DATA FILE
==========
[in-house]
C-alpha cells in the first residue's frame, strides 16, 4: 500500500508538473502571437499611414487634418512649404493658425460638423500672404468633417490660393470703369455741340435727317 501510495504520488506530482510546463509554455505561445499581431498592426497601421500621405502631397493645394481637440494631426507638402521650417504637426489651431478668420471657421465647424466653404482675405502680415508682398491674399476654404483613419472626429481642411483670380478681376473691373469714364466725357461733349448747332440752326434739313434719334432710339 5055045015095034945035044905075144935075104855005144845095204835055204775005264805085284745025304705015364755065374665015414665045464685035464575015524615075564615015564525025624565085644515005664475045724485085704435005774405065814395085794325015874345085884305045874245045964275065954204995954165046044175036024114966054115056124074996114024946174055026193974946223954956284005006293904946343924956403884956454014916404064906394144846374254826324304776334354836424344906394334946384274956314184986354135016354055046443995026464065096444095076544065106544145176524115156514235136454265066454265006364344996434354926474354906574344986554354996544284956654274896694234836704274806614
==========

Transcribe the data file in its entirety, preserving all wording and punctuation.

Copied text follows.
[in-house]
C-alpha cells in the first residue's frame, strides 16, 4: 500500500508538473502571437499611414487634418512649404493658425460638423500672404468633417490660393470703369455741340435727317 501510495504520488506530482510546463509554455505561445499581431498592426497601421500621405502631397493645394481637440494631426507638402521650417504637426489651431478668420471657421465647424466653404482675405502680415508682398491674399476654404483613419472626429481642411483670380478681376473691373469714364466725357461733349448747332440752326434739313434719334432710339 5055045015095034945035044905075144935075104855005144845095204835055204775005264805085284745025304705015364755065374665015414665045464685035464575015524615075564615015564525025624565085644515005664475045724485085704435005774405065814395085794325015874345085884305045874245045964275065954204995954165046044175036024114966054115056124074996114024946174055026193974946223954956284005006293904946343924956403884956454014916404064906394144846374254826324304776334354836424344906394334946384274956314184986354135016354055046443995026464065096444095076544065106544145176524115156514235136454265066454265006364344996434354926474354906574344986554354996544284956654274896694234836704274806614